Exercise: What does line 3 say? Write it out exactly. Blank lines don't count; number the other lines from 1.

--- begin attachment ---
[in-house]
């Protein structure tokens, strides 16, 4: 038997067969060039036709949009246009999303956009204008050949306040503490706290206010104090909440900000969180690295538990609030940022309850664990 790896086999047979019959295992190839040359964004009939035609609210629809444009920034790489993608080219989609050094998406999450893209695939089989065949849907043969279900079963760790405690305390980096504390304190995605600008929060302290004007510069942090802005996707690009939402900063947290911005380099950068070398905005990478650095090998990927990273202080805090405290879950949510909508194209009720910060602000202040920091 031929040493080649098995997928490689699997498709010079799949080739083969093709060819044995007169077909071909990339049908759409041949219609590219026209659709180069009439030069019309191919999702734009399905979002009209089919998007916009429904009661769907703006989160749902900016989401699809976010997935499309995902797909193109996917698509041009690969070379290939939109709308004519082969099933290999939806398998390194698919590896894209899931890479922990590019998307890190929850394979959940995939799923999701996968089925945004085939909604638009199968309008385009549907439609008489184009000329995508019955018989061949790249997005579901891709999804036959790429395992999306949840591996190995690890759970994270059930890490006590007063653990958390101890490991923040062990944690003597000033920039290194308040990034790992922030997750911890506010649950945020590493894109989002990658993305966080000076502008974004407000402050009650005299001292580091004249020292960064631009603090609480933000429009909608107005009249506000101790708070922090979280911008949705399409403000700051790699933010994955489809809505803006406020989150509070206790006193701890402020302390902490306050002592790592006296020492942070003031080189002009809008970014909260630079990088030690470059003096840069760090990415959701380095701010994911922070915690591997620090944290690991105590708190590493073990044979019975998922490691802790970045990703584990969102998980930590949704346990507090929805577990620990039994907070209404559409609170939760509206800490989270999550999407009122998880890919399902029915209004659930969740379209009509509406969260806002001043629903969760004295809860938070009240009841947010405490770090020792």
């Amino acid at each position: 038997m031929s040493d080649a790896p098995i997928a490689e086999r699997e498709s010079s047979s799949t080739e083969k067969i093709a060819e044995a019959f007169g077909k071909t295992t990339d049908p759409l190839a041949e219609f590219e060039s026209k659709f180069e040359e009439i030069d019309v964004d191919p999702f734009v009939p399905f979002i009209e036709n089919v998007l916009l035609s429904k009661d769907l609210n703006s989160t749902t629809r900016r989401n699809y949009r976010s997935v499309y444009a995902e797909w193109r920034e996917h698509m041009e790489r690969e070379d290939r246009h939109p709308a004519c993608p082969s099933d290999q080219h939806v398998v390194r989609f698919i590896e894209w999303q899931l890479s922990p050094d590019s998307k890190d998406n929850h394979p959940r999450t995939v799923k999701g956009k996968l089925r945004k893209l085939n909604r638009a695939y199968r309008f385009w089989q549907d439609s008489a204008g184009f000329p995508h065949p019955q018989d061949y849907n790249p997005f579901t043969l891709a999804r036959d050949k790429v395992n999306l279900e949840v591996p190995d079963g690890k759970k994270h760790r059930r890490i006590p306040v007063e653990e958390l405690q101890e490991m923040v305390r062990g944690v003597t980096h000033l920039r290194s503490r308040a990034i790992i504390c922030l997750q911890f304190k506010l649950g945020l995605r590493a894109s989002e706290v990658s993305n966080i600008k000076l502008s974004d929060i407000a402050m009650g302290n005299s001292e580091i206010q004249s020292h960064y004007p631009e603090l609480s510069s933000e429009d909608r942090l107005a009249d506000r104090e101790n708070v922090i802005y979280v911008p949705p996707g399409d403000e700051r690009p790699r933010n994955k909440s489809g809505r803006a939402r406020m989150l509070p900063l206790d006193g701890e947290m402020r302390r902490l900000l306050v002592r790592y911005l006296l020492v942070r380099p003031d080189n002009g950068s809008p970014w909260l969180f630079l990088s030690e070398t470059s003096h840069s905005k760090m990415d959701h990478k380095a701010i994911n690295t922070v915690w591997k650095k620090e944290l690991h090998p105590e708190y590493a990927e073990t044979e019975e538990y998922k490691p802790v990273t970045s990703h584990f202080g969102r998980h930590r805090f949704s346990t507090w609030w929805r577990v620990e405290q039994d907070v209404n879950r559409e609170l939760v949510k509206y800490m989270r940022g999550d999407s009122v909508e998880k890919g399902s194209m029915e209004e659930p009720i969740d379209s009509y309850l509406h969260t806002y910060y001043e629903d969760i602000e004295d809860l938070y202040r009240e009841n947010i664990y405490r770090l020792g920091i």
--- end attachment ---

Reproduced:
């Amino acid at each position: 038997m031929s040493d080649a790896p098995i997928a490689e086999r699997e498709s010079s047979s799949t080739e083969k067969i093709a060819e044995a019959f007169g077909k071909t295992t990339d049908p759409l190839a041949e219609f590219e060039s026209k659709f180069e040359e009439i030069d019309v964004d191919p999702f734009v009939p399905f979002i009209e036709n089919v998007l916009l035609s429904k009661d769907l609210n703006s989160t749902t629809r900016r989401n699809y949009r976010s997935v499309y444009a995902e797909w193109r920034e996917h698509m041009e790489r690969e070379d290939r246009h939109p709308a004519c993608p082969s099933d290999q080219h939806v398998v390194r989609f698919i590896e894209w999303q899931l890479s922990p050094d590019s998307k890190d998406n929850h394979p959940r999450t995939v799923k999701g956009k996968l089925r945004k893209l085939n909604r638009a695939y199968r309008f385009w089989q549907d439609s008489a204008g184009f000329p995508h065949p019955q018989d061949y849907n790249p997005f579901t043969l891709a999804r036959d050949k790429v395992n999306l279900e949840v591996p190995d079963g690890k759970k994270h760790r059930r890490i006590p306040v007063e653990e958390l405690q101890e490991m923040v305390r062990g944690v003597t980096h000033l920039r290194s503490r308040a990034i790992i504390c922030l997750q911890f304190k506010l649950g945020l995605r590493a894109s989002e706290v990658s993305n966080i600008k000076l502008s974004d929060i407000a402050m009650g302290n005299s001292e580091i206010q004249s020292h960064y004007p631009e603090l609480s510069s933000e429009d909608r942090l107005a009249d506000r104090e101790n708070v922090i802005y979280v911008p949705p996707g399409d403000e700051r690009p790699r933010n994955k909440s489809g809505r803006a939402r406020m989150l509070p900063l206790d006193g701890e947290m402020r302390r902490l900000l306050v002592r790592y911005l006296l020492v942070r380099p003031d080189n002009g950068s809008p970014w909260l969180f630079l990088s030690e070398t470059s003096h840069s905005k760090m990415d959701h990478k380095a701010i994911n690295t922070v915690w591997k650095k620090e944290l690991h090998p105590e708190y590493a990927e073990t044979e019975e538990y998922k490691p802790v990273t970045s990703h584990f202080g969102r998980h930590r805090f949704s346990t507090w609030w929805r577990v620990e405290q039994d907070v209404n879950r559409e609170l939760v949510k509206y800490m989270r940022g999550d999407s009122v909508e998880k890919g399902s194209m029915e209004e659930p009720i969740d379209s009509y309850l509406h969260t806002y910060y001043e629903d969760i602000e004295d809860l938070y202040r009240e009841n947010i664990y405490r770090l020792g920091i």